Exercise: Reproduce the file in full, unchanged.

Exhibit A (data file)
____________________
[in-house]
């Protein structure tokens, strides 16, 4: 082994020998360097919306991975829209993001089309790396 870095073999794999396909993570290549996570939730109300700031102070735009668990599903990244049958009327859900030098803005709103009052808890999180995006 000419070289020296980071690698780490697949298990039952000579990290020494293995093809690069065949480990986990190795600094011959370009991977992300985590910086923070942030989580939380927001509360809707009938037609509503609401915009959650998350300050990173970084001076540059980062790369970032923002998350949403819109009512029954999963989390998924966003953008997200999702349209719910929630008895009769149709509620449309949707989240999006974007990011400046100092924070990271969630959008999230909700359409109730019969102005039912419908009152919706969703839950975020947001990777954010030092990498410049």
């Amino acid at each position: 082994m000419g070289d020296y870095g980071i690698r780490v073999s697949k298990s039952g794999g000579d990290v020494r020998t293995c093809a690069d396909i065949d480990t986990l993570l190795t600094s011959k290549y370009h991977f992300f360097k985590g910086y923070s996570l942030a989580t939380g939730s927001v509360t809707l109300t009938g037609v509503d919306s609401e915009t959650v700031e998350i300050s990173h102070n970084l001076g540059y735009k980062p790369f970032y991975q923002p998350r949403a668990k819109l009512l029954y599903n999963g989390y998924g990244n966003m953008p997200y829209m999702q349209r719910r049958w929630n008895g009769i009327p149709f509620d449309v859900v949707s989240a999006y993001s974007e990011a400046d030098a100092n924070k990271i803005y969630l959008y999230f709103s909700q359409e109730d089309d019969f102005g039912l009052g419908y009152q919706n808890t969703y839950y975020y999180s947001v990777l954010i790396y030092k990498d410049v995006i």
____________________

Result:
[in-house]
């Protein structure tokens, strides 16, 4: 082994020998360097919306991975829209993001089309790396 870095073999794999396909993570290549996570939730109300700031102070735009668990599903990244049958009327859900030098803005709103009052808890999180995006 000419070289020296980071690698780490697949298990039952000579990290020494293995093809690069065949480990986990190795600094011959370009991977992300985590910086923070942030989580939380927001509360809707009938037609509503609401915009959650998350300050990173970084001076540059980062790369970032923002998350949403819109009512029954999963989390998924966003953008997200999702349209719910929630008895009769149709509620449309949707989240999006974007990011400046100092924070990271969630959008999230909700359409109730019969102005039912419908009152919706969703839950975020947001990777954010030092990498410049």
């Amino acid at each position: 082994m000419g070289d020296y870095g980071i690698r780490v073999s697949k298990s039952g794999g000579d990290v020494r020998t293995c093809a690069d396909i065949d480990t986990l993570l190795t600094s011959k290549y370009h991977f992300f360097k985590g910086y923070s996570l942030a989580t939380g939730s927001v509360t809707l109300t009938g037609v509503d919306s609401e915009t959650v700031e998350i300050s990173h102070n970084l001076g540059y735009k980062p790369f970032y991975q923002p998350r949403a668990k819109l009512l029954y599903n999963g989390y998924g990244n966003m953008p997200y829209m999702q349209r719910r049958w929630n008895g009769i009327p149709f509620d449309v859900v949707s989240a999006y993001s974007e990011a400046d030098a100092n924070k990271i803005y969630l959008y999230f709103s909700q359409e109730d089309d019969f102005g039912l009052g419908y009152q919706n808890t969703y839950y975020y999180s947001v990777l954010i790396y030092k990498d410049v995006i």